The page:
The combined ticket to the Palace and the Treasury also allows you to enter the Cuvilliés Theatre, be warned that the visiting hours are kind of unusual and can change without previous warnings. While the theatre is majestic and richly decorated, it is entirely skippable if you have already visited any German Opera House.
I would rather suggest you to spend more time in the palace itself, specially in The Hall of Antiquities, a massive vault with frescos and canvas all over it, containing treasures from all over the world such as Ming porcelain vases.
If your cup of tea is more inclined for ancient cultures and civilizations, Munich’s Glyphotek is a truly must-go. While the building was badly damaged during WWII, the sculptures themselves were safely stored and protected. Inside you will find lots of Greek and Roman marble sculptures.
There’s also a recreation of how these sculptures looked during Greek times, did you know that all white marble statues used to be painting in bright shiny colors? The results are…rather interesting.
Let’s just say that I’m happy that time washed the color away and left them with a crisp-white majestic marble look!
What to do and see in Munich beyond the Historical Center
If you are looking for a nice relaxed day, you can use the subway to reach the Olympic Park and the adjacent lake. It was in this complex that the Olympic Games of 1972 took place.
Said games were forever tainted in tragedy when a terrorist group broke into the athletes’ residence and executed Israeli sportsmen. The events of the massacre and the subsequent revenge by the Mossad (Israel Secret Police) are depicted in Steven Spielberg’s Munich movie.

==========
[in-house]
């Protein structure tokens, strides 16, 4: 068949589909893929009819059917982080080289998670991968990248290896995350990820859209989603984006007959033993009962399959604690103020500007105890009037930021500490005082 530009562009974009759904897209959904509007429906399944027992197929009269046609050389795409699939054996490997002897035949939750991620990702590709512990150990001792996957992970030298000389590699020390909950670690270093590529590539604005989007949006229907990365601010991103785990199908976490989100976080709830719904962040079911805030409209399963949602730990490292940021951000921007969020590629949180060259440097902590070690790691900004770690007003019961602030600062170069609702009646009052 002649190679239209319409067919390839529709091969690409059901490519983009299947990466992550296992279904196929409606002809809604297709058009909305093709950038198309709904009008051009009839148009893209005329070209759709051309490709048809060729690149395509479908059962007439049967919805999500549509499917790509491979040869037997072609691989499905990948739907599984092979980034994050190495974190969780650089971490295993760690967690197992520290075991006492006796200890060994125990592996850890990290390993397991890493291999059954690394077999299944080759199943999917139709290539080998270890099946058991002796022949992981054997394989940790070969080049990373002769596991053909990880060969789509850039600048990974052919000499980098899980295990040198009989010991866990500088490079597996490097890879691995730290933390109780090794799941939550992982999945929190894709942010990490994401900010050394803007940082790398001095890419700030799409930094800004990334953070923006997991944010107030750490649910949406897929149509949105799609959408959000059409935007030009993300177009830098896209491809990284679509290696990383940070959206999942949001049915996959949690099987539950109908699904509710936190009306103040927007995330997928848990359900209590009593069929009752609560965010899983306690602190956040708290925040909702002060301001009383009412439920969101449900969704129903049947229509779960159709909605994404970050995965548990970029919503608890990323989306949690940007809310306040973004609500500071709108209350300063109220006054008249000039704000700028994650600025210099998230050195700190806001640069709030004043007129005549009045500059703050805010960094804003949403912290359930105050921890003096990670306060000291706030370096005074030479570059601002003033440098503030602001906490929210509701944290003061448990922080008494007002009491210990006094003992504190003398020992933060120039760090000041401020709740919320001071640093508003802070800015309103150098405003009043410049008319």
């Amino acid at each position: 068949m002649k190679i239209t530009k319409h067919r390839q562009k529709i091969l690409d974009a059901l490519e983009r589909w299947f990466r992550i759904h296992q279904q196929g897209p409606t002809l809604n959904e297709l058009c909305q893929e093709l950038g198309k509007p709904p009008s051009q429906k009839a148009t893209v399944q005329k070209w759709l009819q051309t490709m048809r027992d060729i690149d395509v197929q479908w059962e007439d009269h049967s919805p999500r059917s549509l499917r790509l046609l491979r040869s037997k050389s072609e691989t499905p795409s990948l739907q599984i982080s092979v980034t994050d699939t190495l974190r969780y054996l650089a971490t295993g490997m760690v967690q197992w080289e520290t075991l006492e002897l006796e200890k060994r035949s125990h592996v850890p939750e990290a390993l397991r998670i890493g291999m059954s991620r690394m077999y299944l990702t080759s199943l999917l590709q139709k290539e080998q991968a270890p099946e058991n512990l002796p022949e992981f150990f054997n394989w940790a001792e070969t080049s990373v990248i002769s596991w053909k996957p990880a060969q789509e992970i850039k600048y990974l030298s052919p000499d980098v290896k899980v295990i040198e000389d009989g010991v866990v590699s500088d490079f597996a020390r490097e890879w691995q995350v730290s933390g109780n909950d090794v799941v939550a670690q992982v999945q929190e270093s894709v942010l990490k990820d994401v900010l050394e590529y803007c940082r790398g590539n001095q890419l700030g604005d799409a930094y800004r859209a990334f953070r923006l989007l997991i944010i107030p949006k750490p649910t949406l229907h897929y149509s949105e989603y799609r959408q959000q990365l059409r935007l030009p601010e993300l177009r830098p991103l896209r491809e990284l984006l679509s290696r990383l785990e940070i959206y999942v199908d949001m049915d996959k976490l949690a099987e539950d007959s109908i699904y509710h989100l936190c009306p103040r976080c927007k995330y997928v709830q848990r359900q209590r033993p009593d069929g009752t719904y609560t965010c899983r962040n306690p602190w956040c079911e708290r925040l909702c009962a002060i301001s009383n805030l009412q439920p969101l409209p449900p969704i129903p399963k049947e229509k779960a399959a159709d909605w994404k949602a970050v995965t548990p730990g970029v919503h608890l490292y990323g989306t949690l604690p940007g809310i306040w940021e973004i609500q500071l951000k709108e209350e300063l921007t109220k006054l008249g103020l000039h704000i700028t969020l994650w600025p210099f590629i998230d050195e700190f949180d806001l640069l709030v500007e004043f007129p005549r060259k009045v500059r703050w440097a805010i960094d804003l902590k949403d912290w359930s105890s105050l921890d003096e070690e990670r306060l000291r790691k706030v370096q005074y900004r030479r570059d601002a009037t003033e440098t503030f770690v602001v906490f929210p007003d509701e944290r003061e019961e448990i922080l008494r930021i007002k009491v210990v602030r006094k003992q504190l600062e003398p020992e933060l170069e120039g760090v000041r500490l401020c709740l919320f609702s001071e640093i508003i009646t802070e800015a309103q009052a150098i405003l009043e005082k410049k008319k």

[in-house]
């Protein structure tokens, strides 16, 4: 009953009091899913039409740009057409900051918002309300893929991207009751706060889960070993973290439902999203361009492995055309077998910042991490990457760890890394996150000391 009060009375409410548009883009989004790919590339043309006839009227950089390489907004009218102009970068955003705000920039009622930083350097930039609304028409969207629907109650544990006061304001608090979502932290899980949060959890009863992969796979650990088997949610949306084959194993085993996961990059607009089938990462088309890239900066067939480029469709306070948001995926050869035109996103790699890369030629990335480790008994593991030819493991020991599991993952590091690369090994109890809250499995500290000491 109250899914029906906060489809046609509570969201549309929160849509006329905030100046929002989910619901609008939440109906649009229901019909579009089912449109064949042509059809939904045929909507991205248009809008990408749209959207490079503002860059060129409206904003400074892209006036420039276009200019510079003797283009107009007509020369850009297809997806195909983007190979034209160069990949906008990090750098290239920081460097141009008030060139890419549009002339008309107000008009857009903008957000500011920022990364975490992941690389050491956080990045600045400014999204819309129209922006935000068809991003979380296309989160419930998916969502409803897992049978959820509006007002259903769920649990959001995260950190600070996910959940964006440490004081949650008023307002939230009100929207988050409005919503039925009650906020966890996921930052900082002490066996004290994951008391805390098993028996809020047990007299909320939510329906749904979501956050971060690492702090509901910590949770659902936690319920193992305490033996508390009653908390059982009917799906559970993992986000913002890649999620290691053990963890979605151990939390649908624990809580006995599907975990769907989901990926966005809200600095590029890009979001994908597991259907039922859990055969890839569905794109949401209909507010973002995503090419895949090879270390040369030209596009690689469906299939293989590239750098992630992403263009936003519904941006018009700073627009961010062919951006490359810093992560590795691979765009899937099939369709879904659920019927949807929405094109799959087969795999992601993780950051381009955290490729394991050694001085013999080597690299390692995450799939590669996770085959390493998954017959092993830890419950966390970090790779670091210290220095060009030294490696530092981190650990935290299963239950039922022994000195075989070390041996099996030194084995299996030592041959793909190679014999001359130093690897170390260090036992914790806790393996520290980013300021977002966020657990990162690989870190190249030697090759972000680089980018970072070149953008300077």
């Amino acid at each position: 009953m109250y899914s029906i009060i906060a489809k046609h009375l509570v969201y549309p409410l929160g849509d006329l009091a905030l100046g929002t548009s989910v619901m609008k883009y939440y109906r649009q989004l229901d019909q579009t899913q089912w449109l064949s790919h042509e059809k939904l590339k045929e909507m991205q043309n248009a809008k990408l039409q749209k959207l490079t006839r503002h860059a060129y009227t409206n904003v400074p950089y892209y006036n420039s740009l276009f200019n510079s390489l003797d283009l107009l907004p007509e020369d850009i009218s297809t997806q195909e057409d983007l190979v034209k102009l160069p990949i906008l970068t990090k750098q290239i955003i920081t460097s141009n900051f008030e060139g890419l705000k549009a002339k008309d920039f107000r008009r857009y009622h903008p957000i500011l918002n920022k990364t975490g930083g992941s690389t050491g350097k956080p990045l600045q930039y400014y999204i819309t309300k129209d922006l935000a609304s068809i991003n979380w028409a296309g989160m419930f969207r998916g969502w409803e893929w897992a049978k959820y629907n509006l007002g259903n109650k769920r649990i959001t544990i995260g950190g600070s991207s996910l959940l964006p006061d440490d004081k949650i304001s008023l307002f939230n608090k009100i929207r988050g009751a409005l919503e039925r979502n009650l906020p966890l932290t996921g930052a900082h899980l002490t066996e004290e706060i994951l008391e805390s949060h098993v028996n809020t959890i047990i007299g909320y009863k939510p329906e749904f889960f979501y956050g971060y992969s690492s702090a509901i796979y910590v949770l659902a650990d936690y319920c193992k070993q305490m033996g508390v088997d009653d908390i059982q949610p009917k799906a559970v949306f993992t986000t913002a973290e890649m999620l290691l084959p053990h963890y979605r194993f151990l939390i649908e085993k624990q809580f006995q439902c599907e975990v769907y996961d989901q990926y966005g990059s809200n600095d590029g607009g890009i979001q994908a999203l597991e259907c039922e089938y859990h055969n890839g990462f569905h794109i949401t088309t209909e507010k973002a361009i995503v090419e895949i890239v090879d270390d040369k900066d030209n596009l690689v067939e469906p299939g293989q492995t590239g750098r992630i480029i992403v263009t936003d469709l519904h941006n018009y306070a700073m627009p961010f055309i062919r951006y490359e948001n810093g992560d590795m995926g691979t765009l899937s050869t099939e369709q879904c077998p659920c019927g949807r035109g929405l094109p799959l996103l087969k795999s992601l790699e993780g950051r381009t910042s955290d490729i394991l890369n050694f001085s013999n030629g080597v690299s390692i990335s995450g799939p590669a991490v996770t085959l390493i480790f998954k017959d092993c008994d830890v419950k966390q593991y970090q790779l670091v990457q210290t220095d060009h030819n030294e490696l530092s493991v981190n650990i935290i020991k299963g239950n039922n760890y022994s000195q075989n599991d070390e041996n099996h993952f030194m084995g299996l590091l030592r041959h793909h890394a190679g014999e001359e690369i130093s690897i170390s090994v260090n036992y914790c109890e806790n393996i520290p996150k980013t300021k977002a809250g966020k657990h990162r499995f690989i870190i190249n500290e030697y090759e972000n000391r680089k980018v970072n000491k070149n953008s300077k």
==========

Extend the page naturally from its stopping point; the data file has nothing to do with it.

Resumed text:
Also, for all of those science enthusiasts, you can visit the Deutsches Museum, the world’s largest museum of science and technology, located in a small island near the Isar river and easily reachable by foot from the Historical Center.
Even if you don’t like science, this is definitely a nice break from visiting historical sites and/or drinking beer. And yes, of course that you can go to the legendary Hofbrauhaus and have one nice pint of beer. Or five. Yep, five sounds about right…
Where to stay in Munich, Germany
Accommodation in Munich is mostly focused near the train station and the city centre itself. Here’s a list of my recommendations for all types of budget.
For luxury and boutique hotels, I recommend the Platz Hotel Superior and the Rocco Forte The Charles Hotel. When it comes to budget hostels and guest houses my best choices are the Wombats City Hostel and Euro Youth Hostel.
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I hope you have enjoyed this travel guide to Munich’s top attractions. Don’t forget to subscribe in order to get more awesome updates and tips straight to your e-mail!
Have you ever been to Munich? Would you like to? Share your thoughts and let me know what you think!
Until next time, my friends!